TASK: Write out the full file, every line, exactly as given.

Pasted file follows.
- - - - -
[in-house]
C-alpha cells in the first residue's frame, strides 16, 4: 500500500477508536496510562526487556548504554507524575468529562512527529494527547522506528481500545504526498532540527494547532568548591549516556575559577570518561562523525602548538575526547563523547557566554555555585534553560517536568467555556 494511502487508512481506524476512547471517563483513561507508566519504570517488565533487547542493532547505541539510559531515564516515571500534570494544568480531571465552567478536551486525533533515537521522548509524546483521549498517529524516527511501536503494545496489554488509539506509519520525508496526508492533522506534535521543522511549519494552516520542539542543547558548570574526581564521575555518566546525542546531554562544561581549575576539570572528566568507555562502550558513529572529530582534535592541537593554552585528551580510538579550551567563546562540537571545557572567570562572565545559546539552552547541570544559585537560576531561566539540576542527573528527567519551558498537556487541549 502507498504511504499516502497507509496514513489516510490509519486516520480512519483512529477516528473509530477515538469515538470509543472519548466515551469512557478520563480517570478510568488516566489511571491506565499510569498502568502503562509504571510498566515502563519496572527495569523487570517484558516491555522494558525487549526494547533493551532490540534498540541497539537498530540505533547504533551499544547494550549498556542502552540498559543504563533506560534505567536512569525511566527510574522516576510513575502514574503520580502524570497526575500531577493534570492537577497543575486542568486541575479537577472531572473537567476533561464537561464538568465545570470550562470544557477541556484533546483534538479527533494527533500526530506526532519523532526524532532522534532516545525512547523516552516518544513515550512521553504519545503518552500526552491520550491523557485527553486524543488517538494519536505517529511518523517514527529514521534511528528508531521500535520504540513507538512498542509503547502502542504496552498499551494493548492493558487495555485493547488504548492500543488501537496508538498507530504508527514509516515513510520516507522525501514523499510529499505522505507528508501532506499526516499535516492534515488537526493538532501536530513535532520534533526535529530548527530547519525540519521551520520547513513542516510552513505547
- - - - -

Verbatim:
[in-house]
C-alpha cells in the first residue's frame, strides 16, 4: 500500500477508536496510562526487556548504554507524575468529562512527529494527547522506528481500545504526498532540527494547532568548591549516556575559577570518561562523525602548538575526547563523547557566554555555585534553560517536568467555556 494511502487508512481506524476512547471517563483513561507508566519504570517488565533487547542493532547505541539510559531515564516515571500534570494544568480531571465552567478536551486525533533515537521522548509524546483521549498517529524516527511501536503494545496489554488509539506509519520525508496526508492533522506534535521543522511549519494552516520542539542543547558548570574526581564521575555518566546525542546531554562544561581549575576539570572528566568507555562502550558513529572529530582534535592541537593554552585528551580510538579550551567563546562540537571545557572567570562572565545559546539552552547541570544559585537560576531561566539540576542527573528527567519551558498537556487541549 502507498504511504499516502497507509496514513489516510490509519486516520480512519483512529477516528473509530477515538469515538470509543472519548466515551469512557478520563480517570478510568488516566489511571491506565499510569498502568502503562509504571510498566515502563519496572527495569523487570517484558516491555522494558525487549526494547533493551532490540534498540541497539537498530540505533547504533551499544547494550549498556542502552540498559543504563533506560534505567536512569525511566527510574522516576510513575502514574503520580502524570497526575500531577493534570492537577497543575486542568486541575479537577472531572473537567476533561464537561464538568465545570470550562470544557477541556484533546483534538479527533494527533500526530506526532519523532526524532532522534532516545525512547523516552516518544513515550512521553504519545503518552500526552491520550491523557485527553486524543488517538494519536505517529511518523517514527529514521534511528528508531521500535520504540513507538512498542509503547502502542504496552498499551494493548492493558487495555485493547488504548492500543488501537496508538498507530504508527514509516515513510520516507522525501514523499510529499505522505507528508501532506499526516499535516492534515488537526493538532501536530513535532520534533526535529530548527530547519525540519521551520520547513513542516510552513505547